It’s not uncommon these days for work teams to be separated by large distances. My current work team, composed of five people, spans three states and four cities. A common challenge with remote workers is to learn to communicate efficiently. The challenge increases when you throw in a few different time zones, different work schedules, and varying communication styles.
Email provides many advantages for remote workers but also creates many stumbling blocks that become communication inhibitors. Back in January I posted my thoughts about about how to not use email in your company. Those communication tips were mostly focused on email use for individuals. Group communication is just as much a challenge to maintain, and individuals tend to rely on email more than it should be used because of its convenience and ease of use. Her are a few of the dangers of email, not just for remote workers, but for all work groups.
Email communication dangers
- It lengthens decisions. How long does it take you to reach consensus or resolve issues via email?
- It loses focus on the original intent. Just like projects are subject to scope creep, so are emails. As people add their thoughts, opinions, and questions the scope of the email becomes greater.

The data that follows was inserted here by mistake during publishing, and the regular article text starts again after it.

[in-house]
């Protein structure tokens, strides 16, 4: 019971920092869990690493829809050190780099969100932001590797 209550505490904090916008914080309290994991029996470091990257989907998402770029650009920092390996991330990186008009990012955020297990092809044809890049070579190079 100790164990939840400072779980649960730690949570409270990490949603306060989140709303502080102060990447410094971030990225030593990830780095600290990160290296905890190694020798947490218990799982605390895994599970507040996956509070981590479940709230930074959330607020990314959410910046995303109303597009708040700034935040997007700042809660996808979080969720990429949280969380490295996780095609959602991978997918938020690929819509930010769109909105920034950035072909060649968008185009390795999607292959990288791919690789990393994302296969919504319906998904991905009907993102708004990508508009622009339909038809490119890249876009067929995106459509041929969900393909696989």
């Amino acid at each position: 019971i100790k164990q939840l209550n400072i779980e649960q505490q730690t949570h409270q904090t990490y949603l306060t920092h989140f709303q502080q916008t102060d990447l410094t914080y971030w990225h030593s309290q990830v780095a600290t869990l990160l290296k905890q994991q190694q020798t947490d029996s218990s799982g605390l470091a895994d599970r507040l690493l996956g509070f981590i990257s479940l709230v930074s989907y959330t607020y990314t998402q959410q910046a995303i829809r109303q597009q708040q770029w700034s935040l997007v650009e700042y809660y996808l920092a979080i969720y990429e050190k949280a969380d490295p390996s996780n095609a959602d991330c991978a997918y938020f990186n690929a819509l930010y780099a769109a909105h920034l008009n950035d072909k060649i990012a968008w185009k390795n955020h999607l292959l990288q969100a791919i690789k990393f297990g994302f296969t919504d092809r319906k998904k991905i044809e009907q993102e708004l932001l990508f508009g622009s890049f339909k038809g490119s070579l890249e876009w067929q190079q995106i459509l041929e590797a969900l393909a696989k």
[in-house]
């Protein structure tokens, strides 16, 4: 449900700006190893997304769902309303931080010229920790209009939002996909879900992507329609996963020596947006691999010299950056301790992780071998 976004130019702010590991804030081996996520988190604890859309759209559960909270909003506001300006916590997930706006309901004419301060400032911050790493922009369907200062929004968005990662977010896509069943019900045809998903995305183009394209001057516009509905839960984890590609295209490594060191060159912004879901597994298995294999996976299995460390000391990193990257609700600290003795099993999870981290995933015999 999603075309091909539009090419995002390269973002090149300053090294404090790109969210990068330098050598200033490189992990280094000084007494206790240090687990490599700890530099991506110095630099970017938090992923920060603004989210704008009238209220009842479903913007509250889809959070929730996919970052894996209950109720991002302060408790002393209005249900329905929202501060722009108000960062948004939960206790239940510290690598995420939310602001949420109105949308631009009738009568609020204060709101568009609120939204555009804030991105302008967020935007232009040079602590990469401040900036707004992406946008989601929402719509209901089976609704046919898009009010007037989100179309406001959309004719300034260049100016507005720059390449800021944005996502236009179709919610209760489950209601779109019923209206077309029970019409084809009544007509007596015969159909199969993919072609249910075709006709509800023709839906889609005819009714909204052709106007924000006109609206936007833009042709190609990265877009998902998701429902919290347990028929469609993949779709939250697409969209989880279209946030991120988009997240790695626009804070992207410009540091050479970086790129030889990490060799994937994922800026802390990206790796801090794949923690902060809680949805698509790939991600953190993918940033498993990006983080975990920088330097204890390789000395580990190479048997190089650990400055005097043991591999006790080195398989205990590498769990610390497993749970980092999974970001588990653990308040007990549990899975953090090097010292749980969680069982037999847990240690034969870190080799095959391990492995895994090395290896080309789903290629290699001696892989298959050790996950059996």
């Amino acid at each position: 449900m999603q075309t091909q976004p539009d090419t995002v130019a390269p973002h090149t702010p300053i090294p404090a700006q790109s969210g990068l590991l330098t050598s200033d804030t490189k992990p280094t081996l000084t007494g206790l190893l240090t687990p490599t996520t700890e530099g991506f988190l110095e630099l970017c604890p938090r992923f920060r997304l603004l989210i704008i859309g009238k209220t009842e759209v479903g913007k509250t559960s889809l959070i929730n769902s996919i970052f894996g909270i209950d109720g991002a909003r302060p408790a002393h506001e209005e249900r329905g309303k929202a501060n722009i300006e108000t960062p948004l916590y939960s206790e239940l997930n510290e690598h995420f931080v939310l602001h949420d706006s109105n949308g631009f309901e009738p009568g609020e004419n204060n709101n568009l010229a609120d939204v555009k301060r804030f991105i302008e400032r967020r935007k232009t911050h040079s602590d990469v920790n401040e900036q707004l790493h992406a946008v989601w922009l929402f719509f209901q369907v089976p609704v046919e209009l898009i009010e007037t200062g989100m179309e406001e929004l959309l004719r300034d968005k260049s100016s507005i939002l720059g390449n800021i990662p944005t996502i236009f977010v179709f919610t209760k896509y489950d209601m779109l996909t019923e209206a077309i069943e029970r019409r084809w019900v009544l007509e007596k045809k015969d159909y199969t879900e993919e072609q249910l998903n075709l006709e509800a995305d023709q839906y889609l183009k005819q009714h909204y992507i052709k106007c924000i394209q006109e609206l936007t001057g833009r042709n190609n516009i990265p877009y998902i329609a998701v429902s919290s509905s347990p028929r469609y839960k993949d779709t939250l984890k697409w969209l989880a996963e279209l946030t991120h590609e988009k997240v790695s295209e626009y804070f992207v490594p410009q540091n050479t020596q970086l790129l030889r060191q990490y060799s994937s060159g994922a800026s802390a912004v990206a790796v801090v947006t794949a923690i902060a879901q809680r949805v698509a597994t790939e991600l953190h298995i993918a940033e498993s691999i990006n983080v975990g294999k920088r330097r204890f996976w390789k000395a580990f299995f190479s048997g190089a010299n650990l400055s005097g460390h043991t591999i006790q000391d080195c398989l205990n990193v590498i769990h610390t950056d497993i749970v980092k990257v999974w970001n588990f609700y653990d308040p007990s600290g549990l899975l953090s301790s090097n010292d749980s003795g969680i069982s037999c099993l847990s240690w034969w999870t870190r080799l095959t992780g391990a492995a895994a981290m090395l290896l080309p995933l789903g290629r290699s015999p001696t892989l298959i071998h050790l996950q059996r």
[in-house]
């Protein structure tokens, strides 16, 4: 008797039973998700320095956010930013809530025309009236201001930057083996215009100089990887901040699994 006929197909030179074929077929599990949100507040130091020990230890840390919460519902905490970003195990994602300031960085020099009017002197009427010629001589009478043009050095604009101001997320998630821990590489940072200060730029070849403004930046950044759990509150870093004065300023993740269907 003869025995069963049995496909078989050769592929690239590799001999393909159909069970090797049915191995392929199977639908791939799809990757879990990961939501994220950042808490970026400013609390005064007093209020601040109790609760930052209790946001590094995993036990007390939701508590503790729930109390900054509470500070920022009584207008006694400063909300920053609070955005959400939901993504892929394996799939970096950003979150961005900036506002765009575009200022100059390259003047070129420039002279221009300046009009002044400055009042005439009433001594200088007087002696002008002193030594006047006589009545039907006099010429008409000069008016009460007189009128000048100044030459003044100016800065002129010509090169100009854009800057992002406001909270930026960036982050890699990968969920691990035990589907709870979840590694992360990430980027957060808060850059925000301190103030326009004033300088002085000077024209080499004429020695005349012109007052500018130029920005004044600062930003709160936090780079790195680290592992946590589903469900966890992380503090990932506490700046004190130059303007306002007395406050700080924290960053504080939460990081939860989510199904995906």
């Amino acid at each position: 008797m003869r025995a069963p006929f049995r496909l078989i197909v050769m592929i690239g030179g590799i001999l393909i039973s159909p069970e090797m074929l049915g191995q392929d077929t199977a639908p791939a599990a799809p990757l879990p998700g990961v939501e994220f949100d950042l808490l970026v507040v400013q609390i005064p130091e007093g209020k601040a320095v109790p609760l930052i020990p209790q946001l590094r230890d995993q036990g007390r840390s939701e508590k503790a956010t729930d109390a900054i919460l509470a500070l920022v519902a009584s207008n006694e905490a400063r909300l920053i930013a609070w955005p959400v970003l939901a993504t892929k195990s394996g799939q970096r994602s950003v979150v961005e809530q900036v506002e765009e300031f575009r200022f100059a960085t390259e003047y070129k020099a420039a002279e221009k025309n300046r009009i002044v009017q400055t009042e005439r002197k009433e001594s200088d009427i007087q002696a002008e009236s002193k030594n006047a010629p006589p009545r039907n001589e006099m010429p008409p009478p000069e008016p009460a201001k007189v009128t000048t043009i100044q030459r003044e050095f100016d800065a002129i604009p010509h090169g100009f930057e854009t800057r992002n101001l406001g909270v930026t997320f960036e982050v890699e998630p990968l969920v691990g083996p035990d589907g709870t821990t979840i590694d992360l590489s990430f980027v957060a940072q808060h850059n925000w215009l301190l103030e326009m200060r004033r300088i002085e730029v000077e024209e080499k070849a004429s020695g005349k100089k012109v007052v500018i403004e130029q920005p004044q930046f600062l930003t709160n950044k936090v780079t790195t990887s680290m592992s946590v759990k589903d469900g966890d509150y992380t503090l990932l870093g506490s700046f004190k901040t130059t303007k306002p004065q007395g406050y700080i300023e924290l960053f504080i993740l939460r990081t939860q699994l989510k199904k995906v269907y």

- It creates ‘versions’ of the message that the distribution list must manage. If you’ve ever checked your email only to find 10 or more messages on the same thread then you have experienced this. You can move down to the last email sent in the thread and try to work your back up to see all of the individual threads or spawned threads to different a distribution list. But this creates management overhead to try to keep up with the conversation.
So what’s a remote workforce to do? Email should have a part in the overall communication plan.
But to create better communication that will help the team be more successful and connected consider these tips:
Communication tips for remote teams
- Use emails to send notifications and ask questions (limit the number of questions per email to no more than three). Don’t use email to try to reach decisions. If you need to make a decision then you need a phone call or meeting depending on who needs to be involved.
- Email threads should be limited to three messages. If your notifications require more clarification than this, then the language is not clear or the subject matter is complicated enough to warrant other forms of communication.
- Limit the use of attachments in email. Just as multiple email threads creates versioning issues, so do the number of attachments in email. Try to use team rooms, network links, or collaboration software to manage document versions.
- Use video chat to promote remote team cohesiveness. There are plenty of tools now for video chat and portable cameras are relatively inexpensive. If your team members are remote, get’em each a camera.
- If possible try to meet in person quarterly. This may not always be practical or within a budget. But teams that meet together, stay together.
- Hey yo! Pick up the phone! In a communication world driven by email, text, and instant messages, you can still reach out and touch someone.
Communication is never easy. It requires work. It requires attention. Remote workers don’t have the option to walk to each others cubes or offices. So find time to communicate. As Rollo May said, “Communication leads to community, that is, to understanding, intimacy and mutual valuing.”
Photo Credit: Joe Mabel